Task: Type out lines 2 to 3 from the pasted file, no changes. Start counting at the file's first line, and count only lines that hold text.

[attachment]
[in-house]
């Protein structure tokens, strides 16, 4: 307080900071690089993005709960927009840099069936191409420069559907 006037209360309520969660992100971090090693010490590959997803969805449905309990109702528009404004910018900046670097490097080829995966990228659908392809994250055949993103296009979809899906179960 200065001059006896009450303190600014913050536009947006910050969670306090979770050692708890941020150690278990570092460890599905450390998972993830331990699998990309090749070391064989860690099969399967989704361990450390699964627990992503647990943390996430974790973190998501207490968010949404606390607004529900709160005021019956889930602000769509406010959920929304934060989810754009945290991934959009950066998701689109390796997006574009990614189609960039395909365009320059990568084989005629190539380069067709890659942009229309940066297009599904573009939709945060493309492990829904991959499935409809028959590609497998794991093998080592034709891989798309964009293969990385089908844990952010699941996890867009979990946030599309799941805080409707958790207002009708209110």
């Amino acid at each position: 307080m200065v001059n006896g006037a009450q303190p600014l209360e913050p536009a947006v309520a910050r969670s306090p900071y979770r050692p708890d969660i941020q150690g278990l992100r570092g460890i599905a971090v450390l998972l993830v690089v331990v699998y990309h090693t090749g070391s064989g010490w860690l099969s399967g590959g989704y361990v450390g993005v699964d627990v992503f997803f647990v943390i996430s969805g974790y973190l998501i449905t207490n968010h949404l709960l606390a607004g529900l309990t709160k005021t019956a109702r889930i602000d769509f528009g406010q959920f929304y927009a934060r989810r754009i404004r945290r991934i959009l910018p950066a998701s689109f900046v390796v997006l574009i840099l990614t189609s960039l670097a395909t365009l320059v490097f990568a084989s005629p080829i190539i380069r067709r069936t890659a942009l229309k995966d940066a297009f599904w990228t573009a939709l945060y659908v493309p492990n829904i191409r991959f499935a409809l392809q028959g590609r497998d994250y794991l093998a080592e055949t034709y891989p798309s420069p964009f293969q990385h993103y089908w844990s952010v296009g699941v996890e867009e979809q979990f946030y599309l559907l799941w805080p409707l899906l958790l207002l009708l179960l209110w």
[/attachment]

């Protein structure tokens, strides 16, 4: 307080900071690089993005709960927009840099069936191409420069559907 006037209360309520969660992100971090090693010490590959997803969805449905309990109702528009404004910018900046670097490097080829995966990228659908392809994250055949993103296009979809899906179960 200065001059006896009450303190600014913050536009947006910050969670306090979770050692708890941020150690278990570092460890599905450390998972993830331990699998990309090749070391064989860690099969399967989704361990450390699964627990992503647990943390996430974790973190998501207490968010949404606390607004529900709160005021019956889930602000769509406010959920929304934060989810754009945290991934959009950066998701689109390796997006574009990614189609960039395909365009320059990568084989005629190539380069067709890659942009229309940066297009599904573009939709945060493309492990829904991959499935409809028959590609497998794991093998080592034709891989798309964009293969990385089908844990952010699941996890867009979990946030599309799941805080409707958790207002009708209110």
């Amino acid at each position: 307080m200065v001059n006896g006037a009450q303190p600014l209360e913050p536009a947006v309520a910050r969670s306090p900071y979770r050692p708890d969660i941020q150690g278990l992100r570092g460890i599905a971090v450390l998972l993830v690089v331990v699998y990309h090693t090749g070391s064989g010490w860690l099969s399967g590959g989704y361990v450390g993005v699964d627990v992503f997803f647990v943390i996430s969805g974790y973190l998501i449905t207490n968010h949404l709960l606390a607004g529900l309990t709160k005021t019956a109702r889930i602000d769509f528009g406010q959920f929304y927009a934060r989810r754009i404004r945290r991934i959009l910018p950066a998701s689109f900046v390796v997006l574009i840099l990614t189609s960039l670097a395909t365009l320059v490097f990568a084989s005629p080829i190539i380069r067709r069936t890659a942009l229309k995966d940066a297009f599904w990228t573009a939709l945060y659908v493309p492990n829904i191409r991959f499935a409809l392809q028959g590609r497998d994250y794991l093998a080592e055949t034709y891989p798309s420069p964009f293969q990385h993103y089908w844990s952010v296009g699941v996890e867009e979809q979990f946030y599309l559907l799941w805080p409707l899906l958790l207002l009708l179960l209110w």